When it comes to places to visit in South Korea, most travelers default to Seoul (and, in rare cases Busan, the country’s second city). The vast land between the two cities, filled with charming towns and villages, stunning scenery and food so delicious you’ll want to learn Korean to talk about, goes all too often ignored.
This post aims to remedy that discrepancy, whether you prefer traditional and accessible Korea sightseeing, or are in the mood for something more obscure. Likewise, Korea offers destinations and experience that cater both to adventurous eco-tourists and culture-minded city slickers.
Keep reading to learn where to go in Korea, instead of (or, if it’s your first time, in addition to) Seoul and Busan.
Why Do People Focus on Seoul and Busan?
Before I get into places to visit in South Korea you might not have considered, I’ll address the elephant in the room: Why do so many travelers stick to Busan and especially Seoul? The reasons for this are complex and manifold, but a few of the main ones are as follows:
- Convenience: Most flights to Korea arrive in Seoul and Busan
- Variety: Busan and Seoul especially offer an eclectic range of experiences
- Accessibility: Both cities offer great public transport; you can get around speaking English
- Reputation: Seoul is one of the web’s most written-about destinations—and Busan is up there, too
Needless to say, nothing I say in this post is advocating against including Seoul and Busan in your Korea trip—I go back to at least one of these places every time I return to Korea! I do recommend exploring Korea beyond these cities, however.
The Best of the Rest of South Korea
Gyeongju isn’t officially among the most famous places in Korea, at least not for non-Koreans. But whether you come for ancient palaces and burial mounds that date back to the ancient Silla Kingdom, or take day trips to destinations like the famous cherry blossom village of Jinhae, Gyeongju is a city that should be on your radar.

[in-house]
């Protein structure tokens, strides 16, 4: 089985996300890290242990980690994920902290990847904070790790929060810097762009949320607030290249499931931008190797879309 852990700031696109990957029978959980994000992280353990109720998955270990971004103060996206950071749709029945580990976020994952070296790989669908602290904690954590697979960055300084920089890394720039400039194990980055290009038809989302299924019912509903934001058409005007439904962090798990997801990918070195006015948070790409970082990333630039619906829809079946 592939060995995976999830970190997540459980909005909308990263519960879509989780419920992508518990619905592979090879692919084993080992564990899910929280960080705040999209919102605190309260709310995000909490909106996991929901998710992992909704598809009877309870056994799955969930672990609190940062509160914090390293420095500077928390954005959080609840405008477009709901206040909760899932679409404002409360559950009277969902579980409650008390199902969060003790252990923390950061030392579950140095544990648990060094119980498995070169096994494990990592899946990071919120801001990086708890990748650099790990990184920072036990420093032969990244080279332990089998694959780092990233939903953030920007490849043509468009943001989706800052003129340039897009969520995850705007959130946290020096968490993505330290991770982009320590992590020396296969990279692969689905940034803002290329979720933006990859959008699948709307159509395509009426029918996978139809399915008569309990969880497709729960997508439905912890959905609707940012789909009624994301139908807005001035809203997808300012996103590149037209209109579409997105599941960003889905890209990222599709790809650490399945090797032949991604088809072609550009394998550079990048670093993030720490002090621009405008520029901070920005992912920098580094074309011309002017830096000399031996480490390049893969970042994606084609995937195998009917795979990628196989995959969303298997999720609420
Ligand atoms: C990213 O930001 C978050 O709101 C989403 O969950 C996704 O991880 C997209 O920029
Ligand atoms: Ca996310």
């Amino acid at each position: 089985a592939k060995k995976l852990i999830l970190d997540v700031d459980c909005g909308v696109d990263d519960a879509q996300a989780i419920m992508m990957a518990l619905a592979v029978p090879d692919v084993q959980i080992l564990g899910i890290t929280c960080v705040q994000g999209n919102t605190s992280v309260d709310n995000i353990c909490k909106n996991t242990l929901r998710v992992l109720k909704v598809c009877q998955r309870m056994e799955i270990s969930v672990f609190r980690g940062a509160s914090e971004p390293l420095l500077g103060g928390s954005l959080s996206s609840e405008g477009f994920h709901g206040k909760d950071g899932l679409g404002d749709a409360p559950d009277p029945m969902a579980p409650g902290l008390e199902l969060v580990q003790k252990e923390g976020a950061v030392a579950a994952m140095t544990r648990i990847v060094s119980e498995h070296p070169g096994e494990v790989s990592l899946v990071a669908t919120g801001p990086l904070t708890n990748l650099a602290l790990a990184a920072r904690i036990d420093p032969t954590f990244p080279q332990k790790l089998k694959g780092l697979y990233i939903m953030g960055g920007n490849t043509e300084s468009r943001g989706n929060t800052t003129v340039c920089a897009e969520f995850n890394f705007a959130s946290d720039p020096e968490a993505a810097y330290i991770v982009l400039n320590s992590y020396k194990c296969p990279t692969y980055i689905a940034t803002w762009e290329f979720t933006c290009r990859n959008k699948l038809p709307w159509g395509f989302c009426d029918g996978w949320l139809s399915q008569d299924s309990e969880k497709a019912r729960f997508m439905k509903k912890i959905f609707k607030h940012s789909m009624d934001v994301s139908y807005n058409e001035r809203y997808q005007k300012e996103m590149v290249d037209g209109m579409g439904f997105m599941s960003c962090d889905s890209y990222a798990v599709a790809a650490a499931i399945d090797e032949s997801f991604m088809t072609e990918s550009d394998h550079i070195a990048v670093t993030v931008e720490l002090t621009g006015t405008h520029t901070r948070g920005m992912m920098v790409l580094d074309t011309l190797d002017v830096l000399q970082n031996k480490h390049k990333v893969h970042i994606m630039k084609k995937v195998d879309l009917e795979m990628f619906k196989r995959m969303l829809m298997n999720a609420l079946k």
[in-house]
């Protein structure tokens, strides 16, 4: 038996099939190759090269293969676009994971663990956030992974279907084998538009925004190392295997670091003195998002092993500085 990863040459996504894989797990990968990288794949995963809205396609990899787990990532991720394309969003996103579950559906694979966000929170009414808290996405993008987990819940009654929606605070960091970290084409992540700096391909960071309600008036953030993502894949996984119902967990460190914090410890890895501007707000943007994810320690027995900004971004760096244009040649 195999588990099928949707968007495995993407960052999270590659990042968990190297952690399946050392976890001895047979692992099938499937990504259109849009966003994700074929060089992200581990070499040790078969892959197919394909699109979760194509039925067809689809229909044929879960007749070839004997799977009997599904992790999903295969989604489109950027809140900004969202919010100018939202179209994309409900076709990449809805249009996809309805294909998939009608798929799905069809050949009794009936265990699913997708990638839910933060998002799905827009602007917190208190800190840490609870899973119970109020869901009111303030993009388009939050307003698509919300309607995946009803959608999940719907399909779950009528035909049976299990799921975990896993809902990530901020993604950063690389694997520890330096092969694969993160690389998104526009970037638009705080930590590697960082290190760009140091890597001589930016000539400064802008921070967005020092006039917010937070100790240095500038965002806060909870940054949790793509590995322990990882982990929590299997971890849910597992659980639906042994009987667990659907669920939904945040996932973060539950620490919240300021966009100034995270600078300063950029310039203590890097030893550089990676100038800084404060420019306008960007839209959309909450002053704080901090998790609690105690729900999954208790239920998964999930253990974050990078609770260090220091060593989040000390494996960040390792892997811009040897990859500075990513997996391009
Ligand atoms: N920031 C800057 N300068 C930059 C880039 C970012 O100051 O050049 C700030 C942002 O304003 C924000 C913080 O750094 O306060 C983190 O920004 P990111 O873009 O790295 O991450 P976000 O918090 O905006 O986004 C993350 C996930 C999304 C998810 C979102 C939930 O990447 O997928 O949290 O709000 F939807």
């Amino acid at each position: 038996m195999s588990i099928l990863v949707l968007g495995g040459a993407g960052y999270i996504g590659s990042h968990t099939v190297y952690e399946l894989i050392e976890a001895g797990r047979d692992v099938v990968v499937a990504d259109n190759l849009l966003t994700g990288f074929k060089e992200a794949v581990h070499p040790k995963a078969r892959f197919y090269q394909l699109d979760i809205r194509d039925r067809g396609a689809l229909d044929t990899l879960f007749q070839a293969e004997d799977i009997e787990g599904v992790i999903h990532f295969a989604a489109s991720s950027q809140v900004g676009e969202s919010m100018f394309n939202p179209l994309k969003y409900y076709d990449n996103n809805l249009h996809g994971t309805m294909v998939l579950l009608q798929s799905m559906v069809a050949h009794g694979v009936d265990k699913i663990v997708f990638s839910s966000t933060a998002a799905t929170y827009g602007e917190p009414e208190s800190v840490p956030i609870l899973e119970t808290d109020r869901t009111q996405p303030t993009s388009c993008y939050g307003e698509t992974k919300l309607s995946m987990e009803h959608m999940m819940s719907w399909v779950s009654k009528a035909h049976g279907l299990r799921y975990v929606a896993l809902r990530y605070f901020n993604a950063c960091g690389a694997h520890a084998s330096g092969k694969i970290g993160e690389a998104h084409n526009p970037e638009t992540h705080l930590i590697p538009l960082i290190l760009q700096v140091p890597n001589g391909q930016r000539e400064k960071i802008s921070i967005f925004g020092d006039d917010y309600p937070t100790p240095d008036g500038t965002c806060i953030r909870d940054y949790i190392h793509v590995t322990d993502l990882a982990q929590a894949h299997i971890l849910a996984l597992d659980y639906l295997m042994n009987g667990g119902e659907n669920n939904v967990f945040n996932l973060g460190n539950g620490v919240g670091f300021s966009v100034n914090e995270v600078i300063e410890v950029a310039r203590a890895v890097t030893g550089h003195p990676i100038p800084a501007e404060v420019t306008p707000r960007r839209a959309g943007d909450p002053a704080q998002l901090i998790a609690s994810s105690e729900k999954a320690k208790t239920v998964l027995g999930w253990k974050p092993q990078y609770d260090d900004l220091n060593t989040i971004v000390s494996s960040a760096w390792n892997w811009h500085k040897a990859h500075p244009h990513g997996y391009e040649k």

Most of why I believe Gyeongju will soon be listed among the best cities in South Korea is the historical attractions. Visit 7th-century Donggung Palace, which rises over scenic Wolji Pond, in the city center, or take a day trip to Bulguksa, an 8th-century Buddhist temple that sits in the mountains just outside the city, a short bus ride away.
As places to visit in South Korea that aren’t Seoul or Busan go, Jeju is probably the most famous. On the other hand, most people who travel here are Koreans from one of those two cities, as is evident by the fact that Seoul-Jeju is by some measures the busiest air route in the world. (By contrast, Japan’s Okinawa enjoys significantly more international flights, to say nothing of its more traditionally tropical scenery.)
With this being said, you should definitely include the so-called “Oriental Hawaii” in your Korea trip planner, even if sights like Hallasan Mountain and Cheonjiyeon Waterfall seem more Scandinavian than sub-tropical. If you do decide to come to Jeju, where public transport is limited, consider obtaining an International Driving Permit (IDP) in your home country so that you can rent a car.
The Korean DMZ
One of the places to visit in South Korea is actually closer to North Korea than it is to Seoul or Busan. I’m of course speaking of the demilitarized zone or DMZ, which is the area between the two Koreas where a permanent ceasefire is maintained. Whether on a day excursion from Seoul or as a standalone trip, the DMZ is an interesting destination—and not just because of the ongoing Korean War.